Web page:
Fan interference can also be a factor in stadiums. If a fan leans over a wall and grabs a ball (preventing a fielder from catching it) then the umpire can still rule the hitter as out. However, if a fielder leans over a wall and is prevented by a fan from catching the ball, then the hitter is safe, and often an argument between the fielder and the fan will ensue.
Most stadiums now have grass fields, though during the 1970’s and 1980’s astroturf was quite common. This was generally quicker, provided better fielding (no awkward bounces) and caused more injuries (to ankle and knee joints). Many of the same 1970’s and 1980’s stadiums also featured “domed” buildings, where the games were effectively played indoors (so no weather conditions to adjust to, or worry about).
The most modern stadiums generally have grass fields, and retractable roofs, offering the best of both worlds. If it’s raining, cold (or so hot and muggy it would be unbearable), the roof can be shut, but if the weather’s perfect the roof can be left open. For some evening games it’s even agreed that the roof will be shut at a pre-determined stage of the game (such as at the end of the third inning – so it’s the same for both teams).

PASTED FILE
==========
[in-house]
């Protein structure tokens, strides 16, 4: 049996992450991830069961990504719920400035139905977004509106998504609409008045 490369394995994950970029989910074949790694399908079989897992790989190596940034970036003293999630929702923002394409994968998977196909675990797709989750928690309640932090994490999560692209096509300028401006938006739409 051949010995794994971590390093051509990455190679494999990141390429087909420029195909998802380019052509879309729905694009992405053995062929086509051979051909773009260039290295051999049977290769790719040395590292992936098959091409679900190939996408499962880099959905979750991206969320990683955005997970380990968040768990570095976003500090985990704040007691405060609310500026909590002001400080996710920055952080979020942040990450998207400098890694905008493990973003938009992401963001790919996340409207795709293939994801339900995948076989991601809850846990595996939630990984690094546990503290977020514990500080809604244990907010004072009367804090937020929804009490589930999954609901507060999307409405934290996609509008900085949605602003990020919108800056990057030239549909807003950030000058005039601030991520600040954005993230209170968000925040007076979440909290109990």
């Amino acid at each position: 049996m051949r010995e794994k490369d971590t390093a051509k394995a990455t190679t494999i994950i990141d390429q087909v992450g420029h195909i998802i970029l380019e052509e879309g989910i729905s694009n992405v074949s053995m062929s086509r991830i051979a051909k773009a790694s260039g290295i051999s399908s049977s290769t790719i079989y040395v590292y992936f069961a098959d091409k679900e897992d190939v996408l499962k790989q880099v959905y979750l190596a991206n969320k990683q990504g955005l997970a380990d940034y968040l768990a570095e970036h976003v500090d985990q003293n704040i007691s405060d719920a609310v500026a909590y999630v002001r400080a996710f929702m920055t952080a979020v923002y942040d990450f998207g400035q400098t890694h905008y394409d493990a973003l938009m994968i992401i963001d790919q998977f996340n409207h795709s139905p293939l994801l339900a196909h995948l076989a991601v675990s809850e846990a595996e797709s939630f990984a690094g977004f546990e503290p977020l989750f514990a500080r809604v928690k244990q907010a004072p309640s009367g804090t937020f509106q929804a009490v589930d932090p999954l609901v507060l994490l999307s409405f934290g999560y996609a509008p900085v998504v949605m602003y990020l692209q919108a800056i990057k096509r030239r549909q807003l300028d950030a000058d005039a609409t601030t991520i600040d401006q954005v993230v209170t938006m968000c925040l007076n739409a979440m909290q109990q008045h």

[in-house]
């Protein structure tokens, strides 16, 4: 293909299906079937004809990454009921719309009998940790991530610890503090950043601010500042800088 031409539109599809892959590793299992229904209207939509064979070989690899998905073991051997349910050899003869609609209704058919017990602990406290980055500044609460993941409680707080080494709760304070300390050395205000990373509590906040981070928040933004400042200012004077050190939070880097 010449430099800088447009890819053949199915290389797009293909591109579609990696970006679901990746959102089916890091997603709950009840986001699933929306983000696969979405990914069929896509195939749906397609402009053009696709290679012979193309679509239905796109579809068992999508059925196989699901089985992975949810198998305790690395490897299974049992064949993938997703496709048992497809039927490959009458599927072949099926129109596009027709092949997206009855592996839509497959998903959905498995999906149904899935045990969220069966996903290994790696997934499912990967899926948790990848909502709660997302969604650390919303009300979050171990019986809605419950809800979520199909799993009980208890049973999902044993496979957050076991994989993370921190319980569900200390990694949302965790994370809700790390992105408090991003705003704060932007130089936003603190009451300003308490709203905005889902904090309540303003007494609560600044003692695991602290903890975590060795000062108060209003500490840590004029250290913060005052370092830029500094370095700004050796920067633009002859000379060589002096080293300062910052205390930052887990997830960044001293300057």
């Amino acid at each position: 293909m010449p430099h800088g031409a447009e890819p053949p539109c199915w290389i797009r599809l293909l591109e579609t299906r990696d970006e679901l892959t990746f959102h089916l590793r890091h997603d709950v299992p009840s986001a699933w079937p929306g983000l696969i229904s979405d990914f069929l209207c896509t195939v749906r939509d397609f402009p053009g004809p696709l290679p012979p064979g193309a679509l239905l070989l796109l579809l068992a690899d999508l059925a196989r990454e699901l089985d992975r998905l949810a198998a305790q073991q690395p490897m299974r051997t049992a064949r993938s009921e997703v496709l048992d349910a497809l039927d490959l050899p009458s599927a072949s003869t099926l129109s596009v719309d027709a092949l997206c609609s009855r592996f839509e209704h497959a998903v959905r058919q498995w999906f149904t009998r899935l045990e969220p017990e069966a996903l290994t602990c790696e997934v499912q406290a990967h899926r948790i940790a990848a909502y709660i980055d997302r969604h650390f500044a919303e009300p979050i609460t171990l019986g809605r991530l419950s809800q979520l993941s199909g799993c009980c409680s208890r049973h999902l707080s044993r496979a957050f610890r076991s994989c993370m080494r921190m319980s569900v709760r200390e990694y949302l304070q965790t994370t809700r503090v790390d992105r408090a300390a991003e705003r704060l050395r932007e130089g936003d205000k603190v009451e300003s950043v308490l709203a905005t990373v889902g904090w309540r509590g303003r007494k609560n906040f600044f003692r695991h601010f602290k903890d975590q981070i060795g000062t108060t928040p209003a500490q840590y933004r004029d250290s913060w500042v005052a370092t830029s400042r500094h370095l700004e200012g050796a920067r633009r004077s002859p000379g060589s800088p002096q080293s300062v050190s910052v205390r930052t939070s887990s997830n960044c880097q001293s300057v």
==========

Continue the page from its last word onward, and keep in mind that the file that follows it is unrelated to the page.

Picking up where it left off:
Pitcher’s Parks/Hitters Parks
Many ballparks are referred to as “pitcher’s parks” or “hitter’s parks”, depending on whether the stadium configuration favors one or the other.
Ideally, a pitcher would like a park with long distances to the outfield fences (making home runs harder to hit) and lots of space in foul territory (so foul balls can be caught). If the outfield fences are closer, it favors the hitters, and if the stands are close the foul lines, then those foul balls simply fall into the stands, and can’t be caught.
Whether hitting or pitching is favored, may also depend on the weather. If the wind is blowing away from the plate, home runs will carry further, whereas if it’s blowing “into the park” long balls will hold up in the wind. The ball tends to travel further in hot, humid conditions.